The way I see it, a pilot that devotes himself to solo PvP can't go down the outlaw path without making concessions and sacrifices along the way. An outlaw can only casually roam with a ship that boasts high agility or evasive qualities, like frigate or force recon. To fly with anything else requires good intelligence of the area, which often limits the pilot to an engagement theatre of only a few systems from home. Outlaws must also be more selective of their targets, and can't accommodate much more beyond the original quota.

I like flying my battlecruisers, my plated cruisers, and speedboost lacking fits. While it's not often I take them to the field, I like that a frigate is going to have to take a serious gamble tackling my battleship off a gate or station, and that a lone interceptor isn't going to keep me tied down until support can arrive. Outlaw status is a play style choice in EVE that does not suit my method of PvP, and is why I don't go down that path. I would submit that any player serious about solo PvP, beyond ganking pilots engaging in PvE activities that they stick to non-outlaw status.

Truly aggressive and active solo PvP is going to pit the pilot against a multitude of other pilots, at the same time. While it's a romantic thought to imagine one ship besting so many, sentries act as a helping hand; an unnamed gangmate per se. I have a hard time imagining my method and vision of solo combat working without the threat of these automated turrets offering their menacing support.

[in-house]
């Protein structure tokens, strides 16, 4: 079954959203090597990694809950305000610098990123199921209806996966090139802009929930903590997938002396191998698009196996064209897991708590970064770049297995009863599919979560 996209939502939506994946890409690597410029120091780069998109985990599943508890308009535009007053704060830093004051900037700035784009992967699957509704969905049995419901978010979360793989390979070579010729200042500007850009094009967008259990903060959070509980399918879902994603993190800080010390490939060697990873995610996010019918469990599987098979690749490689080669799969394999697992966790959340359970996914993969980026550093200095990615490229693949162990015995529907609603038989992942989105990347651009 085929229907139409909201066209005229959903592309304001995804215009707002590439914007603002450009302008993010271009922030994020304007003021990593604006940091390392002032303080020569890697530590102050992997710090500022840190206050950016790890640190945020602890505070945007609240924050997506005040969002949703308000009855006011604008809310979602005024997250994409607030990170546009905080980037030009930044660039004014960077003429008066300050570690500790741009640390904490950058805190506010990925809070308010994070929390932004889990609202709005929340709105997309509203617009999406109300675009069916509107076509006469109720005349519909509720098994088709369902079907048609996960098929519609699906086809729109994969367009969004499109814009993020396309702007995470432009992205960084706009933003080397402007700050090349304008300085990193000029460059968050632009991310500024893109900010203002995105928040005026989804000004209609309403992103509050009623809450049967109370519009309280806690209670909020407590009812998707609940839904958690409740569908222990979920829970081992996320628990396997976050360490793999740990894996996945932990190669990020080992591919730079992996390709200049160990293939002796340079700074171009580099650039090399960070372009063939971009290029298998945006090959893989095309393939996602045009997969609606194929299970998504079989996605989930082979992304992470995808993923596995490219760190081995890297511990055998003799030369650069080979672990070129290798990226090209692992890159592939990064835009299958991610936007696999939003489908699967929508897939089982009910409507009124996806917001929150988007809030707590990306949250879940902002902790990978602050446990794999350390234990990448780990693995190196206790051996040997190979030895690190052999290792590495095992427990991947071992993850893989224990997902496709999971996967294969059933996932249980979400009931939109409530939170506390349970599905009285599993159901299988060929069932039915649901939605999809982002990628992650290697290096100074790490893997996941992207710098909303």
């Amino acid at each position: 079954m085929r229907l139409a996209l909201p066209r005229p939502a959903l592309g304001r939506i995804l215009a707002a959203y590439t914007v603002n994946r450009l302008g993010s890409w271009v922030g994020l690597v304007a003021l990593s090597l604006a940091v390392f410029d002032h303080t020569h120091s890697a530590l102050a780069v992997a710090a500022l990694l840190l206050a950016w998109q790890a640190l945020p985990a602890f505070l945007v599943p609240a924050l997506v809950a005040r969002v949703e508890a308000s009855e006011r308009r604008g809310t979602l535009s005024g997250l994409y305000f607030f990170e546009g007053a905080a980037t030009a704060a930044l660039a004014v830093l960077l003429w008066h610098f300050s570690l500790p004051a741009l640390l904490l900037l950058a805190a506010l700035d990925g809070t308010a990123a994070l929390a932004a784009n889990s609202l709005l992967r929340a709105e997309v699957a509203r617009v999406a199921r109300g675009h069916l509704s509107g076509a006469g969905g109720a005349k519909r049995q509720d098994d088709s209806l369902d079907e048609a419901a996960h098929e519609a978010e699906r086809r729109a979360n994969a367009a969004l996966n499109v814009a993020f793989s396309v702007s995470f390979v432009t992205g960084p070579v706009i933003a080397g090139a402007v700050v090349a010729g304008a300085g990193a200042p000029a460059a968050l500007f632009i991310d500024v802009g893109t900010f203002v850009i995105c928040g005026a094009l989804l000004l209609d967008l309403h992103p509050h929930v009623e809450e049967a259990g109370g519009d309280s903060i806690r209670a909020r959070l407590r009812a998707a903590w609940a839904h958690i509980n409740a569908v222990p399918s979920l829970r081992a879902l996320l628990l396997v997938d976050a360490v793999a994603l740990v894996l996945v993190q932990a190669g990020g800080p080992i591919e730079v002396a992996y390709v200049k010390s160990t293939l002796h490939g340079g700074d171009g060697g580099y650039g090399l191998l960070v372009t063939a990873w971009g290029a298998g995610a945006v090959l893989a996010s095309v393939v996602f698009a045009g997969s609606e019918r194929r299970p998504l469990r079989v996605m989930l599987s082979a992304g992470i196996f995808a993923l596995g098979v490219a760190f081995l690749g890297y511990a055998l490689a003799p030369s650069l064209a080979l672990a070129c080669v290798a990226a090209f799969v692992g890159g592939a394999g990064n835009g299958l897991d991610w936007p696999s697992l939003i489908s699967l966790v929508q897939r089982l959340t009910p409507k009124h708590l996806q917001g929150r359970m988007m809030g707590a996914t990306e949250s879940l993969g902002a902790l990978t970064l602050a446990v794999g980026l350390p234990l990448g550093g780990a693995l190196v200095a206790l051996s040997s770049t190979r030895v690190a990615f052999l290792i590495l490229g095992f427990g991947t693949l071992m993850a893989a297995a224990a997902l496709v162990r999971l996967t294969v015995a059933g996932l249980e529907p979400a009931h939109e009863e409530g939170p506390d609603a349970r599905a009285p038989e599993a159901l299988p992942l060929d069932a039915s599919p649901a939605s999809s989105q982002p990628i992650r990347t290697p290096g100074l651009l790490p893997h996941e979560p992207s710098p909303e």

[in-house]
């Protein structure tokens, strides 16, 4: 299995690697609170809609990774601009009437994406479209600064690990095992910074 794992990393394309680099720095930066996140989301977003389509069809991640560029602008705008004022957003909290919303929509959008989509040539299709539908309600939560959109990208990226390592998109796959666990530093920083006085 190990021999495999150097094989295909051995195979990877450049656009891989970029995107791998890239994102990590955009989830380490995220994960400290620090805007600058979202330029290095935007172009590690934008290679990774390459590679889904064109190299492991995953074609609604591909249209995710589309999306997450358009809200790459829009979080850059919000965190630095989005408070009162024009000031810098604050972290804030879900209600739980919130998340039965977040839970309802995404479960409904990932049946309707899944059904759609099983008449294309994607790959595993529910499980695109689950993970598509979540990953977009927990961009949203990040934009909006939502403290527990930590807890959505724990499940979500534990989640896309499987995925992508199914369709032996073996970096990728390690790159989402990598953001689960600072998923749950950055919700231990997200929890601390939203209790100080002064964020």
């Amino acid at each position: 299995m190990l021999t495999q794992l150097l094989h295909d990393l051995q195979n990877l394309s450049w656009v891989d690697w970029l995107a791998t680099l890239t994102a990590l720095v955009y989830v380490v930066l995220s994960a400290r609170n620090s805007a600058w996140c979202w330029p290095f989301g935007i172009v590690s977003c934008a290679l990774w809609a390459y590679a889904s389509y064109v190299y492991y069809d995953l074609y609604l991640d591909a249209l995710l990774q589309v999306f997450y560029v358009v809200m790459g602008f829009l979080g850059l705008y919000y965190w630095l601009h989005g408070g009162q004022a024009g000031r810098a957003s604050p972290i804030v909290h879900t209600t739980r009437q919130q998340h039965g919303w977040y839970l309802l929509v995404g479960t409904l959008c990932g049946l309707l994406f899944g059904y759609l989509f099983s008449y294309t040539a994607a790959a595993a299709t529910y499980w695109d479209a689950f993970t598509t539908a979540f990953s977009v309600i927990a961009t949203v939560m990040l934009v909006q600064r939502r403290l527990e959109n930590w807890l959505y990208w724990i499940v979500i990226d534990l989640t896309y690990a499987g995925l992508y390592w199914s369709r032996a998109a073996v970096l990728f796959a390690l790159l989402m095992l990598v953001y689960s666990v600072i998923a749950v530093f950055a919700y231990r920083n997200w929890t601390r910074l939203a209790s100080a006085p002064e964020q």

1. Despite my Outlaw status (-9.5 and proud of it, baby), I actually agree with you, for the most part. At least, I agree at the level of Battlecruisers and higher. With the frigate and cruiser sized ships I fly, solo piracy and PvP is very viable with outlaw status, mostly because I'm agile enough to pull it off. I do realize that eventually I'll have to build that status back up, but until then, damn it feels good to be an outlaw. Also, great to see you posting again.

  2. I agree with above, it feels good to be red.

    And you are correct, you do have to be at the top of your game, as everything is against you.

    But that is why we love characters like Jack Sparrow, carefree and daring.. everyone wants his hide yet he gets out on top while having fun.
    So do you want to be him?
    Or that grumpy british commodore? (sp?)

  3. Ah, leave it to my corpmate to point out a flaw in this post. Completely spaced on the eventual sec status redemption.

    @ cruiser sized ships: true, most can pull it off. Problem is, only T1 cruisers that I've really flown and consider worth a damn fit 1600mm plates on them. Try dodging a fast tackler with one of those one. To each their own fittings, however.